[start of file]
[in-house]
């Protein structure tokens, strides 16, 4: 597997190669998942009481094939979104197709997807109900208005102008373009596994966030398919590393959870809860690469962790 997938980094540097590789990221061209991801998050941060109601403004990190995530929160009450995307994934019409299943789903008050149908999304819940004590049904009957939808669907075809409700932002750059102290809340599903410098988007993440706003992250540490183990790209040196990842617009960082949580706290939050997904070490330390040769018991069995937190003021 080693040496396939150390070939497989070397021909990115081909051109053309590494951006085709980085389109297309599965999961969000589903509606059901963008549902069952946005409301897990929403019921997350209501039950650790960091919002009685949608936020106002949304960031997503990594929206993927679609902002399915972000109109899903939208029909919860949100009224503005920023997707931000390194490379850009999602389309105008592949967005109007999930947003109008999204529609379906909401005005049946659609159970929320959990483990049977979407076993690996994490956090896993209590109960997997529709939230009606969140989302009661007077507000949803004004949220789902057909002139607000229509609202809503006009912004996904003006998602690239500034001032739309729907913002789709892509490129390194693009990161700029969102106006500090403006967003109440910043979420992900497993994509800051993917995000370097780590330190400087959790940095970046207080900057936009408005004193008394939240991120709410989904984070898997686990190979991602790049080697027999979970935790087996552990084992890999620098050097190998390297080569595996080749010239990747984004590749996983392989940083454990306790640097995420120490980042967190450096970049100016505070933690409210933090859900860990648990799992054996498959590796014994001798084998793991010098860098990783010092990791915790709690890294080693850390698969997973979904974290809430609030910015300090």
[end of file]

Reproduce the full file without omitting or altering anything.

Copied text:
[in-house]
């Protein structure tokens, strides 16, 4: 597997190669998942009481094939979104197709997807109900208005102008373009596994966030398919590393959870809860690469962790 997938980094540097590789990221061209991801998050941060109601403004990190995530929160009450995307994934019409299943789903008050149908999304819940004590049904009957939808669907075809409700932002750059102290809340599903410098988007993440706003992250540490183990790209040196990842617009960082949580706290939050997904070490330390040769018991069995937190003021 080693040496396939150390070939497989070397021909990115081909051109053309590494951006085709980085389109297309599965999961969000589903509606059901963008549902069952946005409301897990929403019921997350209501039950650790960091919002009685949608936020106002949304960031997503990594929206993927679609902002399915972000109109899903939208029909919860949100009224503005920023997707931000390194490379850009999602389309105008592949967005109007999930947003109008999204529609379906909401005005049946659609159970929320959990483990049977979407076993690996994490956090896993209590109960997997529709939230009606969140989302009661007077507000949803004004949220789902057909002139607000229509609202809503006009912004996904003006998602690239500034001032739309729907913002789709892509490129390194693009990161700029969102106006500090403006967003109440910043979420992900497993994509800051993917995000370097780590330190400087959790940095970046207080900057936009408005004193008394939240991120709410989904984070898997686990190979991602790049080697027999979970935790087996552990084992890999620098050097190998390297080569595996080749010239990747984004590749996983392989940083454990306790640097995420120490980042967190450096970049100016505070933690409210933090859900860990648990799992054996498959590796014994001798084998793991010098860098990783010092990791915790709690890294080693850390698969997973979904974290809430609030910015300090």